> > I will point out that we were linpeople.org when the Debian project joined
> > us, and linpeople.org began in 1995, well before the boom picked up speed.
> > And we're still here, after the dotcoms have pretty much folded.
> Which still makes it a pretty recent network :)
True enough. We're not as young as OFTC, but we're only about 7 years old.
> > If you'll look at the notes on http://freenode.info/contrib.shtml it may be
> > helpful. Our initial operating budget consists of two half-time slots, one
> > to work on coordinating the network, one to work on researching grants and
> > starting other projects. The pay scale will be low sysadmin. In addition,
> > we'll have a small hardware and office budget.
> No, it doesn't. I am still missing the answer to a simple question:
> the largest irc networks out there, which are a LOT larger then
> freenode, manage to run their network without any donations at all. So
> what makes freenode so special that it needs to hire volunteers?
General-purpose IRC networks are a different beast from freenode. We're
providing a considerably higher level of service than they routinely
provide, and it's tailored to a specific set of communities.
But, really, the question really comes down to whether you think freenode is
doing a good job. If you do, presumably you'll accept our judgement on
whether we need modest paid coordination. If you don't, then perhaps you
should advocate moving Debian to a network you think better meets its needs.
> > The initial projects PDPC intends to work on are described on that page as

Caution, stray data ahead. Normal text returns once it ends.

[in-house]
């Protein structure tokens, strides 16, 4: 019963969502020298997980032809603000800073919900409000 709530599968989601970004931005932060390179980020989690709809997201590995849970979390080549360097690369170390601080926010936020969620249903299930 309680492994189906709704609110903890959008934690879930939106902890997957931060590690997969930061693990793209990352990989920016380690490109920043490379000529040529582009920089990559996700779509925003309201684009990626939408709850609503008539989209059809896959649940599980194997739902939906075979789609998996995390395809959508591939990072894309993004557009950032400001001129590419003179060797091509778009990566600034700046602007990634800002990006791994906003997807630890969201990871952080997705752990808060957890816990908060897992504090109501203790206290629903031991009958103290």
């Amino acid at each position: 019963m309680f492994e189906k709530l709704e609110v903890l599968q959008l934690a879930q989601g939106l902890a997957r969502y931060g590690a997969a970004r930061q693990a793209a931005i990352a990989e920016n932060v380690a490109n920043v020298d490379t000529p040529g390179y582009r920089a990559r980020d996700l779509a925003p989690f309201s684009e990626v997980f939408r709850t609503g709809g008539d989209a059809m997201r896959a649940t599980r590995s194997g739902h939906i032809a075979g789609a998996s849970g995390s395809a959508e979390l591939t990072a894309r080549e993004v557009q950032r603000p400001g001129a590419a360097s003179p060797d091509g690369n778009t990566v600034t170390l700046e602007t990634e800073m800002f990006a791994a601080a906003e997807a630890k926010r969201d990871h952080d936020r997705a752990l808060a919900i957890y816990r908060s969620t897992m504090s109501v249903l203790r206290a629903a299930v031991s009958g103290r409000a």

> > well. In addition to freenode (OPN), we'll be working on vocational,
> > educational and advocacy programs.
> How will it be different from FSF, EFF, SPI, LI, OSI and others? They
> already have people, funds, etc. Why create yet another non-profit?
No existing organization is working on the vocational or educational
programs we're planning. Most advocacy programs center on high-tech
business, rather than on industries which can support stable employment.
But we're wandering afield, and I believe I've made all the comments I can
usefully make. It's not my place to tell the Debian project that it should
remain on freenode; all I can say is that we would be happy to continue to
host you. But if the membership believes that freenode is not a useful
place to be, or that two global notices a day in support of a fundraising
campaign is unreasonable, we'll certainly understand. If you decide to
stay, we'll be happy to accomodate you. If you decide to leave, we'll
understand and just express our appreciation that you've been with us during
very interesting times.
Executive Director, PDPC